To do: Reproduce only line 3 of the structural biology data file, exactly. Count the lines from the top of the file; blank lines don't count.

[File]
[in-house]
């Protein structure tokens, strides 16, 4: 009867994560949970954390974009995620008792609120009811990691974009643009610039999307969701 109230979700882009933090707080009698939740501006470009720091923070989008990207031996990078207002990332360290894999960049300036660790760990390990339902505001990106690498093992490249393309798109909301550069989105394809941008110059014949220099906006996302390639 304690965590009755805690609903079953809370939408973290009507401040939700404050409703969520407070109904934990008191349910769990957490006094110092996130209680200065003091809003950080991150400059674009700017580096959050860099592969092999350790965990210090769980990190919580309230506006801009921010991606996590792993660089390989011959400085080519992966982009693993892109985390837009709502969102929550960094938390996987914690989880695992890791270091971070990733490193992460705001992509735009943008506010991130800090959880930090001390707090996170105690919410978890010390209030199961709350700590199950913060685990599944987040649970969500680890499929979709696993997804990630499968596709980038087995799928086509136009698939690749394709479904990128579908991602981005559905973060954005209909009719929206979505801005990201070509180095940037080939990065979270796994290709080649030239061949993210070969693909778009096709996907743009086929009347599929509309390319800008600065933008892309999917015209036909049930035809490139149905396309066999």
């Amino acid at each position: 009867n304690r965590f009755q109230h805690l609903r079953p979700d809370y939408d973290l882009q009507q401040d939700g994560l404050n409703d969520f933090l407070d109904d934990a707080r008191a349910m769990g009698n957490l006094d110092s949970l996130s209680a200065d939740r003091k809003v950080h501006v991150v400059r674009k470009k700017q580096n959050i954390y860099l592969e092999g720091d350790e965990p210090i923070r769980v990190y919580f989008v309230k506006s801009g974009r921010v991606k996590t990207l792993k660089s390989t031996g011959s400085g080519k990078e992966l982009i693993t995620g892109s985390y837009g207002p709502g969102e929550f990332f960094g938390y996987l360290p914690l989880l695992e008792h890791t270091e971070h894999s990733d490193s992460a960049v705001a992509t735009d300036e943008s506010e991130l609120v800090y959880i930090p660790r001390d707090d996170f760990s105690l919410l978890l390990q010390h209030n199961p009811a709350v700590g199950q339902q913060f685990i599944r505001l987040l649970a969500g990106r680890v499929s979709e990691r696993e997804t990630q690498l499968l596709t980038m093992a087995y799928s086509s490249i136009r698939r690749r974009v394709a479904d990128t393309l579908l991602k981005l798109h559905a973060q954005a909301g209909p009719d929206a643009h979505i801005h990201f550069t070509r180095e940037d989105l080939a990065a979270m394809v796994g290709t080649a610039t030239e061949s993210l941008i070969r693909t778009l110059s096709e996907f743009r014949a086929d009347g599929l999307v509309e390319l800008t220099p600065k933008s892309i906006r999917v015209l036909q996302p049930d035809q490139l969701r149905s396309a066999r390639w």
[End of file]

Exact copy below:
């Amino acid at each position: 009867n304690r965590f009755q109230h805690l609903r079953p979700d809370y939408d973290l882009q009507q401040d939700g994560l404050n409703d969520f933090l407070d109904d934990a707080r008191a349910m769990g009698n957490l006094d110092s949970l996130s209680a200065d939740r003091k809003v950080h501006v991150v400059r674009k470009k700017q580096n959050i954390y860099l592969e092999g720091d350790e965990p210090i923070r769980v990190y919580f989008v309230k506006s801009g974009r921010v991606k996590t990207l792993k660089s390989t031996g011959s400085g080519k990078e992966l982009i693993t995620g892109s985390y837009g207002p709502g969102e929550f990332f960094g938390y996987l360290p914690l989880l695992e008792h890791t270091e971070h894999s990733d490193s992460a960049v705001a992509t735009d300036e943008s506010e991130l609120v800090y959880i930090p660790r001390d707090d996170f760990s105690l919410l978890l390990q010390h209030n199961p009811a709350v700590g199950q339902q913060f685990i599944r505001l987040l649970a969500g990106r680890v499929s979709e990691r696993e997804t990630q690498l499968l596709t980038m093992a087995y799928s086509s490249i136009r698939r690749r974009v394709a479904d990128t393309l579908l991602k981005l798109h559905a973060q954005a909301g209909p009719d929206a643009h979505i801005h990201f550069t070509r180095e940037d989105l080939a990065a979270m394809v796994g290709t080649a610039t030239e061949s993210l941008i070969r693909t778009l110059s096709e996907f743009r014949a086929d009347g599929l999307v509309e390319l800008t220099p600065k933008s892309i906006r999917v015209l036909q996302p049930d035809q490139l969701r149905s396309a066999r390639w």